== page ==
Blurred lines: A Shipowner’s liability for work-related illnesses
The International Chamber of Shipping reports that there are currently around 1.2 million seafarers actively serving on vessels in the world merchant fleet. Given the financial exposure that crew claims pose for Members; Amanda Hastings, Claims Executive for the People Claims team looks at one element of crew illness claims - work-related disease. Looking at the key contractual provisions for work-related illness under the Philippines Overseas Employment Agency Standard Employment Contract (POEA SEC), the challenges posed by contracts which fall silent on definitions of work-related illness and advice to Members on mitigating liability in these types of claim.
What is work-related illness?
There is no uniform definition for work-related illness worldwide. The International Labour Organisation (ILO) uses definitions for work-related illness set out in the 2002 Protocol to the Occupational Safety and Health Convention 1981 and the ILO Employment Injury Benefits Recommendation, 1964 (neither which apply to the maritime sector). These require a causal relationship between exposure in a specific working environment/activity and the illness/disease in question.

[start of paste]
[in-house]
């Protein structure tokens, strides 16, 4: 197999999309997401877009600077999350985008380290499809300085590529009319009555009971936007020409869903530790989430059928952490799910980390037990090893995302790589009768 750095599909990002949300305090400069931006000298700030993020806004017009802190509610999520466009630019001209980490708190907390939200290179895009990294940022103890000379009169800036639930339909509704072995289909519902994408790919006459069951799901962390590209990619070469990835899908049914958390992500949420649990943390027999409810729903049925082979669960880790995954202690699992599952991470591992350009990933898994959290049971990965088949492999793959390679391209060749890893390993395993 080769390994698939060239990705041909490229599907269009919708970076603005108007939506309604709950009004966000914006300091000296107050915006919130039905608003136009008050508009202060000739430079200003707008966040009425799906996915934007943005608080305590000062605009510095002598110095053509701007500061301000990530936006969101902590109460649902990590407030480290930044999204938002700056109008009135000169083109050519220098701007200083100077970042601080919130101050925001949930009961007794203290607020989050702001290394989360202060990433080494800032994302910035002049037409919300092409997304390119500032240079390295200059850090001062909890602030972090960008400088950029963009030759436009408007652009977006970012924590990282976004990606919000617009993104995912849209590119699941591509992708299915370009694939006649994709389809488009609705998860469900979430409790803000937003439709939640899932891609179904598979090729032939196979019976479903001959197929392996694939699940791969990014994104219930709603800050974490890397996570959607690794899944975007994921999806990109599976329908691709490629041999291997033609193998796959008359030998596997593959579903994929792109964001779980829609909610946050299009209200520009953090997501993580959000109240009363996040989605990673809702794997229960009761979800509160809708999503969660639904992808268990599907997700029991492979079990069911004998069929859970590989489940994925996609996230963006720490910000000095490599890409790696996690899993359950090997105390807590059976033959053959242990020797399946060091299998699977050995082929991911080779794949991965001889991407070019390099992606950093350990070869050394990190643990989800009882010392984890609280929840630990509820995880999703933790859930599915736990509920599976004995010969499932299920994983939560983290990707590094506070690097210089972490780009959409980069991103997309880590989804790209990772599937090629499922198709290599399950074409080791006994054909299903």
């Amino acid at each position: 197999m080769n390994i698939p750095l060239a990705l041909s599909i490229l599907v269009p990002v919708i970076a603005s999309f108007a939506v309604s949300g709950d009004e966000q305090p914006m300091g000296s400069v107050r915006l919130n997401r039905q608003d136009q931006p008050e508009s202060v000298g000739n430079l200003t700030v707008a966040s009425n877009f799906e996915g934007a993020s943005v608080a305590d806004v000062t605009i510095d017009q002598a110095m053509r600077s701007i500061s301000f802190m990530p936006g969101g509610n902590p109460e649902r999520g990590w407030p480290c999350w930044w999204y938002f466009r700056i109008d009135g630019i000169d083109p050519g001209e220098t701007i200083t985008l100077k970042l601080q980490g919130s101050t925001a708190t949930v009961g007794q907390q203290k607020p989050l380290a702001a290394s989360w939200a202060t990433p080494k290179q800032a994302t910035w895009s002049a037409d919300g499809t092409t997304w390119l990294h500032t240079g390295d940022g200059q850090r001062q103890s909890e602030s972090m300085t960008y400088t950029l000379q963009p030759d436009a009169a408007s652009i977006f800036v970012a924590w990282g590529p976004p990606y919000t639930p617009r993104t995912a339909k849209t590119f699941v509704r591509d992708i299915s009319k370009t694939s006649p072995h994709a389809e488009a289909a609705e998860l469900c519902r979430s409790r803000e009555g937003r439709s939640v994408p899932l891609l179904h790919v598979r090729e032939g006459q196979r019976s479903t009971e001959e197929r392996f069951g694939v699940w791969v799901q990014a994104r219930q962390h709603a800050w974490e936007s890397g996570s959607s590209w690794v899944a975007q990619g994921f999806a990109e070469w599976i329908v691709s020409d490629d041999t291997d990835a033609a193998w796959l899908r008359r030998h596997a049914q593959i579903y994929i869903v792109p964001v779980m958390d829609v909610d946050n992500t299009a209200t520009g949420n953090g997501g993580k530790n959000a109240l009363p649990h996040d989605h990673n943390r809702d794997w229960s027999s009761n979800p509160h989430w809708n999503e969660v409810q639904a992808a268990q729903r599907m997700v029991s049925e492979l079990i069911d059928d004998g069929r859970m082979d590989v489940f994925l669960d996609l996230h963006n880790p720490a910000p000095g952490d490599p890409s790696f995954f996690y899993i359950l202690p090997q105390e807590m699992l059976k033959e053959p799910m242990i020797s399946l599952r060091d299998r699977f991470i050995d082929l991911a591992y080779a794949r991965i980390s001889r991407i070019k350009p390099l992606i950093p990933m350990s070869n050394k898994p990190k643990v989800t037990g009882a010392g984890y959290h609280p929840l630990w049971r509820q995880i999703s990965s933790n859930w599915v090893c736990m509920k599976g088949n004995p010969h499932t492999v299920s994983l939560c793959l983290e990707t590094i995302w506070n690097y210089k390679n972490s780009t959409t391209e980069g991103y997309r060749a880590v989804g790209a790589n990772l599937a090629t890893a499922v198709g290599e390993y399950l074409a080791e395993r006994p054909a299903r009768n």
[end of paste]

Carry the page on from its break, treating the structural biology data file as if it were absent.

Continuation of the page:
According to the Philippines Overseas Employment Agency (POEA), 401,826 Filipino sea based workers were deployed in 2014. All of these workers were deployed under POEA standard employment agreements (POEA-SEC). As one of the most widely used contracts, it is instructive to examine its provisions relating to work-related illness.
Unlike most other employment contracts or Collective Bargaining Agreements (CBAs), the POEA SEC provides detailed guidance on what constitutes a work-related illness. Section 32 A offers a comprehensive list, ranging from infections such as tuberculosis to peptic ulcers and hypertension. At first glance, this list is very generous, however, in order for an illness to be deemed work-related under the POEA-SEC, certain conditions must be met:
- The seafarer’s work must involve the risks described in the POEA-SEC for that disease. Cardio-vascular events, such as heart attacks (that are not linked to pre-existing heart diseases) are considered work related provided that the seafarer was exposed to severe strain 24 hours prior to the attack.